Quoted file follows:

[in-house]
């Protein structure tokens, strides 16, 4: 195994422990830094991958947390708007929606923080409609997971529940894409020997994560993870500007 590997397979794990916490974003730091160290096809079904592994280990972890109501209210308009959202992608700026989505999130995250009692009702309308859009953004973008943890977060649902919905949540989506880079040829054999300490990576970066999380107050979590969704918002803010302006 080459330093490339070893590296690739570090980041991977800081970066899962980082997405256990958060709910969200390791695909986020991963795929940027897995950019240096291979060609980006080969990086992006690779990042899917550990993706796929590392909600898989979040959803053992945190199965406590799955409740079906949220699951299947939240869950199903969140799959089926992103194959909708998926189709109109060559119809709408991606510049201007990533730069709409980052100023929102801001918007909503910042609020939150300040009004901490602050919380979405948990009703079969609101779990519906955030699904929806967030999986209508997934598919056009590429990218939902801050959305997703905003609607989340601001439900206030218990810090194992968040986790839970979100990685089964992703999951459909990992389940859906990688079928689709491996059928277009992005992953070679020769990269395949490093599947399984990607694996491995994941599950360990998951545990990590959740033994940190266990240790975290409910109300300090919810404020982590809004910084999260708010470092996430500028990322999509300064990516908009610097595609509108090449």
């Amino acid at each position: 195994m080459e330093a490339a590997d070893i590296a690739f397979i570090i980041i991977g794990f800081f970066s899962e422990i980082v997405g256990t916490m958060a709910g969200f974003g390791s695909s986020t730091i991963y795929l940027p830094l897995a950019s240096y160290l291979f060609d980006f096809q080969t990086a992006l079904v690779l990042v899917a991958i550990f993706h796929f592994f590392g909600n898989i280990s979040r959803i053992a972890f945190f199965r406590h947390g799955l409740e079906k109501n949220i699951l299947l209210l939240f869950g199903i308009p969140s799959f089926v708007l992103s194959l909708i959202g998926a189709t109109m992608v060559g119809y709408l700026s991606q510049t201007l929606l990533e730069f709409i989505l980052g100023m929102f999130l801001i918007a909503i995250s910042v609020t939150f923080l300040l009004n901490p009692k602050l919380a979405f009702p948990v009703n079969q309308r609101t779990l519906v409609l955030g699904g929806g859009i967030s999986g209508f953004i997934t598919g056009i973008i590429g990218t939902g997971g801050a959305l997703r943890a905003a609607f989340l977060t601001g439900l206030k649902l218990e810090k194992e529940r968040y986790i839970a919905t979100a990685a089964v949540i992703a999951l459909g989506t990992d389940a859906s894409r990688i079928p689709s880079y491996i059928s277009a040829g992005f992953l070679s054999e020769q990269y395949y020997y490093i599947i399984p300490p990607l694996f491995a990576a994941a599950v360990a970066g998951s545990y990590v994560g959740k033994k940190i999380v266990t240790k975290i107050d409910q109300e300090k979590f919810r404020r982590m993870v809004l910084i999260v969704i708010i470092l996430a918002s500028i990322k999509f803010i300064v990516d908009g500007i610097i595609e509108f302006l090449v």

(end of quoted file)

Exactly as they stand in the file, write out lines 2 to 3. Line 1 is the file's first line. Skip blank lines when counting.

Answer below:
């Protein structure tokens, strides 16, 4: 195994422990830094991958947390708007929606923080409609997971529940894409020997994560993870500007 590997397979794990916490974003730091160290096809079904592994280990972890109501209210308009959202992608700026989505999130995250009692009702309308859009953004973008943890977060649902919905949540989506880079040829054999300490990576970066999380107050979590969704918002803010302006 080459330093490339070893590296690739570090980041991977800081970066899962980082997405256990958060709910969200390791695909986020991963795929940027897995950019240096291979060609980006080969990086992006690779990042899917550990993706796929590392909600898989979040959803053992945190199965406590799955409740079906949220699951299947939240869950199903969140799959089926992103194959909708998926189709109109060559119809709408991606510049201007990533730069709409980052100023929102801001918007909503910042609020939150300040009004901490602050919380979405948990009703079969609101779990519906955030699904929806967030999986209508997934598919056009590429990218939902801050959305997703905003609607989340601001439900206030218990810090194992968040986790839970979100990685089964992703999951459909990992389940859906990688079928689709491996059928277009992005992953070679020769990269395949490093599947399984990607694996491995994941599950360990998951545990990590959740033994940190266990240790975290409910109300300090919810404020982590809004910084999260708010470092996430500028990322999509300064990516908009610097595609509108090449």
């Amino acid at each position: 195994m080459e330093a490339a590997d070893i590296a690739f397979i570090i980041i991977g794990f800081f970066s899962e422990i980082v997405g256990t916490m958060a709910g969200f974003g390791s695909s986020t730091i991963y795929l940027p830094l897995a950019s240096y160290l291979f060609d980006f096809q080969t990086a992006l079904v690779l990042v899917a991958i550990f993706h796929f592994f590392g909600n898989i280990s979040r959803i053992a972890f945190f199965r406590h947390g799955l409740e079906k109501n949220i699951l299947l209210l939240f869950g199903i308009p969140s799959f089926v708007l992103s194959l909708i959202g998926a189709t109109m992608v060559g119809y709408l700026s991606q510049t201007l929606l990533e730069f709409i989505l980052g100023m929102f999130l801001i918007a909503i995250s910042v609020t939150f923080l300040l009004n901490p009692k602050l919380a979405f009702p948990v009703n079969q309308r609101t779990l519906v409609l955030g699904g929806g859009i967030s999986g209508f953004i997934t598919g056009i973008i590429g990218t939902g997971g801050a959305l997703r943890a905003a609607f989340l977060t601001g439900l206030k649902l218990e810090k194992e529940r968040y986790i839970a919905t979100a990685a089964v949540i992703a999951l459909g989506t990992d389940a859906s894409r990688i079928p689709s880079y491996i059928s277009a040829g992005f992953l070679s054999e020769q990269y395949y020997y490093i599947i399984p300490p990607l694996f491995a990576a994941a599950v360990a970066g998951s545990y990590v994560g959740k033994k940190i999380v266990t240790k975290i107050d409910q109300e300090k979590f919810r404020r982590m993870v809004l910084i999260v969704i708010i470092l996430a918002s500028i990322k999509f803010i300064v990516d908009g500007i610097i595609e509108f302006l090449v």